Credit Squeeze's One Winner: The Dollar

Worldwide scramble for greenbacks reverses currency's slide
By Heather McPherson,  Newser User
Posted Aug 16, 2007 12:59 PM CDT
Credit Squeeze's One Winner: The Dollar
A money changer employee changes Euro and US Dollars on an exchange kiosk, in downtown Milan, Italy, July 5, 2005. The euro soared to a new high against the U.S. dollar on Tuesday July 10, 2007, reaching US$1.3696 in afternoon trading in Europe before falling back slightly. The 13-nation currency was...   (Associated Press)

After years of decline, the American dollar has reasserted itself in the face of the worldwide credit crunch. The dollar has rallied against the euro and the pound as banks and investors drop hazardous financial instruments and hold cash, Bloomberg reports, making the implication clear: For all its woes, the dollar remains the world's unrivaled reserve currency.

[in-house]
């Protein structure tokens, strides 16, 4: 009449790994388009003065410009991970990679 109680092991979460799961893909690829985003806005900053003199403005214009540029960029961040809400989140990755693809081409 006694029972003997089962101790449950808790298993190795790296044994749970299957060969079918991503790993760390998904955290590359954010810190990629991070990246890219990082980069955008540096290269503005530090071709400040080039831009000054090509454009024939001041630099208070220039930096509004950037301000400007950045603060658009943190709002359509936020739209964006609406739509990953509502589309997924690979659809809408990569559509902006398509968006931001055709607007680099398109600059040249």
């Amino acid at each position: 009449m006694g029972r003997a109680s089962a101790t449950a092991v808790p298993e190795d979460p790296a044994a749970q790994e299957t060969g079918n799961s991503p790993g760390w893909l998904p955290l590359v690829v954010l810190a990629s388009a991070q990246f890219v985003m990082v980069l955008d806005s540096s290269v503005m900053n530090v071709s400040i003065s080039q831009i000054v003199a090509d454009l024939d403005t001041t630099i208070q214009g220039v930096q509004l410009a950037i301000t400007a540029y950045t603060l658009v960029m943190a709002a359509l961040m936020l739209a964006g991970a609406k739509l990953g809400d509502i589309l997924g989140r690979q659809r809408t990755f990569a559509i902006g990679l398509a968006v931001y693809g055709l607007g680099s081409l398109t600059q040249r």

The dollar hit a seven-week high against the euro yesterday, and the climb is likely to continue; UBS has predicted that the euro will slip to $1.32 in the next three months. Banks paying back dollar-denominated mortgage securities are now finding themselves in competition with investment firms buying greenbacks in hopes of a further rise. (More euro stories.)

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